WRITTEN BY: CHELSEA PAYNE
Throughout history, some of the greats were mentored by the greatest. Without their mentor, who knows where they or even the rest of us would be today. Would Oprah have been able to build her empire if she didn’t have the advice of Maya Angelou? Would Facebook even exist if Steve Jobs hadn’t coached Mark Zuckerberg in times of struggle? Would our ears have been graced by the music of Quincy Jones if Ray Charles hadn’t shared his love of jazz? Luckily, we are able to enjoy all of these accomplishments today with great thanks to mentorship, or as Joey Tribbiani would call it, “mento-ship.”
Whether you are looking for a mentor, or debating whether to take on a mentee, there are various benefits for all parties involved.
Benefits for the Mentor
Being a mentor not only allows you to give back to both your company and the mentee, but it helps you on a more personal level. On the surface, the role of the mentor may be simply to help the mentee, but being a mentor strengthens interpersonal relationship skills, teaches active listening, and encourages the mentor to share knowledge, ultimately increasing their sense of self-worth. Other key benefits of being a mentor include refreshing the mentor’s career by giving them new perspectives and ideas, and providing a great opportunity to reflect on their own personal goals. As a mentor, you might be surprised how much you learn about your company and yourself.
Benefits for the Mentee
As opposed to the benefits for the mentor, the benefits for the mentee may be a little more obvious. Being a mentee is a great opportunity to improve your overall performance in the workplace with guidance, encouragement, and knowledge from your mentor. If you are new to a company, your mentor can help you understand the company’s culture a little better, and teach you things not given in the employee handbook. Oftentimes, the mentee is in a new phase of their life and having the guidance of a mentor will provide faster and more effective professional development as the mentee is able to develop new skills and different ways of thinking.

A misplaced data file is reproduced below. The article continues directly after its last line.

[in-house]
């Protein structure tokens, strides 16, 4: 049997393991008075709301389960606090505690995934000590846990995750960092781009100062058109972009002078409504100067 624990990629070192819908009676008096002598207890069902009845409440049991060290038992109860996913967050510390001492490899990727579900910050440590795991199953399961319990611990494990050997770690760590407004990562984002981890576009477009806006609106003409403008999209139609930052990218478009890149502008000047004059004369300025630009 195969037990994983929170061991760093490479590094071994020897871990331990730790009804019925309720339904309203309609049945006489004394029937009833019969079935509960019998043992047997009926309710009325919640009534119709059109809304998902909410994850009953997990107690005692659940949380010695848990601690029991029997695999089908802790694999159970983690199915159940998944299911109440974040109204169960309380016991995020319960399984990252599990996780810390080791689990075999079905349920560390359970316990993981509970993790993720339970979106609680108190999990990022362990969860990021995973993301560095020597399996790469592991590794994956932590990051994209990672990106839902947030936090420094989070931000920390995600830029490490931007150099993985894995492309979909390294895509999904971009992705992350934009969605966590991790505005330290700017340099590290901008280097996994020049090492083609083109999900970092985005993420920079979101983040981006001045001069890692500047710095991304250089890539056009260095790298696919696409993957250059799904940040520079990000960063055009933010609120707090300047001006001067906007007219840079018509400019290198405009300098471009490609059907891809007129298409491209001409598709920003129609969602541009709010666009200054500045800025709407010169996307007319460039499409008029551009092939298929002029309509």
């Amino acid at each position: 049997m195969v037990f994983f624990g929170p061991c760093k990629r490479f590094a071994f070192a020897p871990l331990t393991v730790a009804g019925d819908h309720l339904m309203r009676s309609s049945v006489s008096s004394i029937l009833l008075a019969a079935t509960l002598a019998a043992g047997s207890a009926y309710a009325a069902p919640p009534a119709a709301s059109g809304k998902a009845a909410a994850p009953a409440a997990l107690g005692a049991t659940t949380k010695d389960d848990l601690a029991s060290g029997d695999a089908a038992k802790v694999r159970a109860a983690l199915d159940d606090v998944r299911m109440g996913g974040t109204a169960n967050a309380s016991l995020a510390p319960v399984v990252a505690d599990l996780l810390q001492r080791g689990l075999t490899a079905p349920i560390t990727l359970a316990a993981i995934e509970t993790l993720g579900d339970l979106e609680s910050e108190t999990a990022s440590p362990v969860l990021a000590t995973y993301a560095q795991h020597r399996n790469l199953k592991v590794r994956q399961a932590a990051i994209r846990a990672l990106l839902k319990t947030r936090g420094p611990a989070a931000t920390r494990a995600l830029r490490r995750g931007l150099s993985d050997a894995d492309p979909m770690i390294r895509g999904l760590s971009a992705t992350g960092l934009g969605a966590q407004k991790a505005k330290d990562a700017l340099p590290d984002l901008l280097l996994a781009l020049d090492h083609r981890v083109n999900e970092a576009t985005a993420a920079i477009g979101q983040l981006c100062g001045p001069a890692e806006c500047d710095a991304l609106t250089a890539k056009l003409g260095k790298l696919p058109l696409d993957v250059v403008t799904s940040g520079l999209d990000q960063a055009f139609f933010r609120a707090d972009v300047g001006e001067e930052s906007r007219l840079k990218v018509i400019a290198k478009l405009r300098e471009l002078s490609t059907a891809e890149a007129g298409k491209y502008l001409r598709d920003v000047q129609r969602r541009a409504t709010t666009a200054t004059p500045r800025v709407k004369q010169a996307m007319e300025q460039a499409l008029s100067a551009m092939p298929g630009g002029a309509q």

Benefits for the Organization
For employers, encouraging and investing in mentoring programs offers several benefits. Not only are you keeping your most talented and experienced employees energized and engaged – you’re also helping shape the future of your company by developing new leaders. A mentoring program is a free or low-cost way to instill leadership skills in both the mentors and mentees. Lastly and most importantly, mentorship is a simple way to improve employee morale. Entrusting a seasoned employee as a mentor shows that the company legitimately values their contributions, ultimately lowering turnover rates and creating a more positive work environment.
Have you ever had a mentor or mentee? If so, share your story below!